See also:rank of the
See also:nobility . In the
See also:peerage it intervenes between the dignities of
See also:earl and baron . The title is now purely one of
See also:honour, having long been dissociated from any
See also:office or functions . In the Carolingian epoch the
See also:vice-comites, or missi comilis, were the deputies or vicars of the
See also:counts, whose official
See also:powers they exercised by delegation, and from these the viscounts of the feudal
See also:period were undoubtedly derived . Soon after the counts became hereditary the same happened in the case of their lieutenants; e.g. in
See also:Narbonne, Nimes and Alby the viscounts had, according to A .
See also:Molinier, acquired hereditary rights as early as the beginning of the loth century . Viscountcies thus
See also:developed into actual fiefs, with their own jurisdiction, domain and seigniorial rights, and could be divided or even transmitted to
See also:females . Viscounts, however, continued for some
See also:time to have no more than the status of lieutenants, calling themselves either simply vice-comites, or adding to this title the name of the countship from which they derived their powers . It was not till the 12th century that the universal tendency to territorialize the feudal dominions affected the viscountcies with the
See also:rest, and that the viscounts began to take the name of the most important of their patrimonial domains . Thus the viscounts of
See also:Poitiers called themselves viscounts of
See also:Thouars, and those of Toulouse viscounts of Bruniquel and Montelar . From this time the significance of the title was extremely various . Some viscounts, notably in the duchy of
See also:Aquitaine and the
See also:county of Toulouse, of which the
See also:size made an effective centralized
See also:government impossible, were
See also:great barons, whose authority extended over whole provinces, and who disputed for power on equal terms with counts and dukes .
Elsewhere, on the other
See also:hand, e.g. in the Ile de France,
See also:Champagne, and a great
See also:part of
See also:Burgundy, the vicomtes continued to be
See also:half feudatories, half officials of the counts, with the same functions and rank in the feudal hierarchy as the chatelains; their powers were jealously limited and, with the organization of the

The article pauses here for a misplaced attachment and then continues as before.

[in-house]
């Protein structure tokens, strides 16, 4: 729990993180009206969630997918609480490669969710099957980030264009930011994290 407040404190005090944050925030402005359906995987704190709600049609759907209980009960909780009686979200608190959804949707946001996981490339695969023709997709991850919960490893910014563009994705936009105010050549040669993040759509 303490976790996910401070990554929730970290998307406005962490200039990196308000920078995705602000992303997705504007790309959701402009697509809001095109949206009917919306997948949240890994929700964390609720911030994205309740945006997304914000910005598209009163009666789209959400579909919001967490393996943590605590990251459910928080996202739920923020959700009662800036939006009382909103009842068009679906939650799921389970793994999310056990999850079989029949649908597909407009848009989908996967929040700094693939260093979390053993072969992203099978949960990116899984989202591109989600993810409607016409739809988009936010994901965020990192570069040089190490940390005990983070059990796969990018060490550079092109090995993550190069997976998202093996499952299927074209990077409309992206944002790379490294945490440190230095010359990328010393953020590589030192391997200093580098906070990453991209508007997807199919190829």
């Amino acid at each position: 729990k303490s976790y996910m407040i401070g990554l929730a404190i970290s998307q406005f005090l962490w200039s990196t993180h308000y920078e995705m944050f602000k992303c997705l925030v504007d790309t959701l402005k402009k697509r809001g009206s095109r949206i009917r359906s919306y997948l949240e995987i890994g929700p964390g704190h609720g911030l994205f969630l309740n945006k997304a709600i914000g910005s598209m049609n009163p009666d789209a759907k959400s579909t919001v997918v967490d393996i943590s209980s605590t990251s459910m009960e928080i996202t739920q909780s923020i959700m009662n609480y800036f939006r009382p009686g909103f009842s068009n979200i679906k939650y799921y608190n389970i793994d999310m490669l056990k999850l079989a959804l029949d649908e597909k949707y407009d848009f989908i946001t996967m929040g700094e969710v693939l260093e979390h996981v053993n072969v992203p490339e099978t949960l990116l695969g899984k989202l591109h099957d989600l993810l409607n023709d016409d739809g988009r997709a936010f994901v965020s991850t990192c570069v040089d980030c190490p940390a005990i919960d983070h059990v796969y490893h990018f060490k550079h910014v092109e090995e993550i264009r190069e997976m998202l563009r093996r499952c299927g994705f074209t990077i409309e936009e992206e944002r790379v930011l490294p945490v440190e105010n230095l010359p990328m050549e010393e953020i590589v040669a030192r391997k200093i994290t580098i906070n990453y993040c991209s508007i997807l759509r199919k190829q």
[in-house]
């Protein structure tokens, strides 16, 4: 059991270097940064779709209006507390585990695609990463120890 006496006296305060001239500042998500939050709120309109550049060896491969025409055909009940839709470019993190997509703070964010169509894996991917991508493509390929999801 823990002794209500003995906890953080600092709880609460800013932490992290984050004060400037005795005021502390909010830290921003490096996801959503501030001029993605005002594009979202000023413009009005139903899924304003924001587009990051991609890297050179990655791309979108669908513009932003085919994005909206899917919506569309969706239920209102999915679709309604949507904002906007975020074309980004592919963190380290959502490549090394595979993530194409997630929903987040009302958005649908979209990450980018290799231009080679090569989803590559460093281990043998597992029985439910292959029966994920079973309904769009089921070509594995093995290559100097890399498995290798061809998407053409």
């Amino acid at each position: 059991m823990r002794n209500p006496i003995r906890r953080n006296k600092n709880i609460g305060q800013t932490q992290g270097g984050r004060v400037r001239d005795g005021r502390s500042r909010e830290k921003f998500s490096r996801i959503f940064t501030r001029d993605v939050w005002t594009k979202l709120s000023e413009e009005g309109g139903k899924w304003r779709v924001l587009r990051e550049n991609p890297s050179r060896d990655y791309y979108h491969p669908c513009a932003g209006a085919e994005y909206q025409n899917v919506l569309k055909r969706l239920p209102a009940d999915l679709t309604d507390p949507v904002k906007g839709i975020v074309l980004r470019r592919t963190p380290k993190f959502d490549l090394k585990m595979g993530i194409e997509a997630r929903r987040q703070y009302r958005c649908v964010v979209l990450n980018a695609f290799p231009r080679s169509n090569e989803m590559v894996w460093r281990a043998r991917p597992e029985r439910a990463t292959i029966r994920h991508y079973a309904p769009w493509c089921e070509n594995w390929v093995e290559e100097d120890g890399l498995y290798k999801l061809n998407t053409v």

See also:system of prevots and baillis in the 12th century, practically disappeared . In the royal domains especially, these
See also:petty feudatories could not maintain them-selves against the growing power of the
See also:crown, and they were early assimilated to the preoots; thus there is no record of a vicomte at
See also:Paris after 1027 . In
See also:Normandy, where from the first the central power had been strong, vicomtes appeared at a very early date as deputies of the counts (afterwards dukes) of the
See also:Normans: " They are both
See also:personal companions and hereditary nobles." When
See also:local Norman counts began in the rrth century, some of them had vicomtes under them, but the normal vicomte was still a
See also:deputy of the duke, and
See also:Henry I. largely replaced the hereditary holders of the vicomtes by officials . " By the time, of the Conqueror the judicial functions of the
See also:viscount were fully recognized, and extended over the greater part of Normandy." Eventually almost the whole of Normandy was divided into administrative viscountcies or bailiwicks by the end of the 12th century . When the Normans conquered England, they applied the
See also:term viseoiunte or vicecomes to the sheriffs of the
See also:English system (see
See also:SHERIFF), whose office, how-ever, was quite distinct and was hardly affected by the
See also:Conquest . Nearly four centuries later " viscount " was introduced as a peerage
See also:style into England, when its
See also:king was once more
See also:lord of Normandy .
See also:John, Lord
See also:Beaumont, K.G., who had been created count of-
See also:Boulogne in 1436, was made Viscount Beaumont,
See also:February 12, 1440, and granted precedence over all barons, which was doubtless the reason for his creation . Within a
See also:year the feudal vicomte of Beaumont in Normandy was granted to him and the heirs male of his
See also:body on the ground that he traced his descent from that
See also:district . In 1446 Lord Bourchier, who held the Norman countship of Eu, was similarly made a viscount . The
See also:oldest viscountcy now on the
See also:roll is that of
See also:Hereford, created in 155o; but the Irish .yiscountcy of Gorman-ston is as old as 1478 . The dignity was sparingly conferred in the peerage of England till
See also:recent times, when the number of viscounts was increased by bestowing the dignity on retiring speakers (e.g . Viscounts Canterbury,
See also:Hampden, Peel, Selby) and. ministers who accepted peerages (e.g .
See also:Goschen, St Aldwyn,
See also:Morley of
See also:Blackburn, Wolverhampton) . A viscount is " Right Honourable," and is styled " My Lord." His wife, also " Right Honourable," is a " viscountess," and is styled " My
See also:Lady." All their sons and daughters are " Honourable." The coronet first granted by
See also:James I. has on the
See also:golden circlet a
See also:row of fourteen small pearls set in contact, of which number in representations nine are shown . The
See also:parliamentary robe of a viscount has two and a half doublings of
See also:ermine . See A . Luchaire,
See also:des institutions francaises (Paris, 1892), bibliography on p . 282; Stapleton s Rotuli Scaccarii Normanniae; Powicke's ` The Angevin Administration of Normandy " (Eng . Hist . Rev. vols. xxi., xxii.); Lords' Reports on the Dignity of a Peer;
See also:Courthope Nicolas's Historic Peerage .
VISHNU (Sanskrit, " the worker," from root vish, "t...
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